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If you can "expose the premaster secret", though the key exchange uses ephemeral Diffie-Hellman, then you have privileged access to either the client or the server. That's one of the points of DHE: the actual key exchange uses newly generated DH key pairs, which neither client or server stores anywhere except in its own RAM. Having a copy of the permanent server's key would give you nothing, as a passive attacker with Wireshark, since it is used only for signatures. That key could be used to impersonate the server, and thus mount an active Man-in-the-Middle attack.

However you put it, if you have access to the premaster secret, then you should also have direct access to the clear data, without having to resort to crude packet capture; therefore, your question is weird.

Anyway, subsequent data records can be decrypted by following the standard (or one of the previous versions, when applicable), which is an interesting programming exercise. It is possible that ssldump's source code might be reused for that task.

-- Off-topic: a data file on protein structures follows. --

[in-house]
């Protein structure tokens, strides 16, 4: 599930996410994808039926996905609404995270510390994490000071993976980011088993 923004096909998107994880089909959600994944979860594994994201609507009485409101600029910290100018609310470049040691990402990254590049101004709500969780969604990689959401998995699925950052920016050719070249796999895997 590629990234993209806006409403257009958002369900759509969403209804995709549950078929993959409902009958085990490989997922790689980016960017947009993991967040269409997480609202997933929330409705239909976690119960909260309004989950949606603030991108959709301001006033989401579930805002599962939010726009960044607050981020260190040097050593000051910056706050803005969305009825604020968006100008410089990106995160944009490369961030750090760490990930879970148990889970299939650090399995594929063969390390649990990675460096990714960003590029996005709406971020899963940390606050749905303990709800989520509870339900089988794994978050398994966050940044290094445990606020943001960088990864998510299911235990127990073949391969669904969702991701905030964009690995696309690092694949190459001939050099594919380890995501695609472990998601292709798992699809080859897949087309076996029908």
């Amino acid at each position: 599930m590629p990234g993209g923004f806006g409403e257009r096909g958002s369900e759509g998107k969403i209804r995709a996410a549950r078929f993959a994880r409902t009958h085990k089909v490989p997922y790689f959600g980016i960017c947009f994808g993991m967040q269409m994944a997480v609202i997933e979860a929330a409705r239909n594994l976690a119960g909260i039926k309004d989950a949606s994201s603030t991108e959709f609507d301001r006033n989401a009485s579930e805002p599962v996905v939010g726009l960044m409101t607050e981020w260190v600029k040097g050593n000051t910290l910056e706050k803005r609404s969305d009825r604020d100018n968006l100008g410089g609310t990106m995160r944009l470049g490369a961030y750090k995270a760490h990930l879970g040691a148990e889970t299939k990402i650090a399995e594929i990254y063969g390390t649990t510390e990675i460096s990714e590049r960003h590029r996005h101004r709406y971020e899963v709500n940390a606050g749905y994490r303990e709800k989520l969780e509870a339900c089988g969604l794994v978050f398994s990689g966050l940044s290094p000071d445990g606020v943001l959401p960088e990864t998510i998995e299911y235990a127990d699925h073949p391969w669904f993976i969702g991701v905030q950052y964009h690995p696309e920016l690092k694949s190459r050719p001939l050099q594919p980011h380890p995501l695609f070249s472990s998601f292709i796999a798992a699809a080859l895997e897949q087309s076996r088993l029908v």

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Yes I'm having access to the client. I can find out the application data from the client logs still I want to see the decrypted packets in wireshark for some debugging purpose. But wireshark is supporting RSA only it seems.For DHE any plugins are there.If we provide the session keys or master secret any ways to decrypt it? – Kalai May 10 '13 at 10:17
I am not aware of any such plugin, and I presume there is none, because the scenario is unusual; "(pre)master secrets" are normally hidden deep within the SSL implementation. You will probably have to develop that plugin yourself. – Thomas Pornin May 10 '13 at 11:05
If all you really want is to see the raw content consider using an SSL proxy and have the session proxy through it - since you control the client this should be easy. The net result will be that you can ignore all the crypto stuff and just tap the SSL connection at the (local on client) proxy. – Ram May 11 '13 at 18:26
Thanks for the suggestion. I am able to decrypt the packets by using Keylog file in the latest wireshark... – Kalai May 17 '13 at 5:26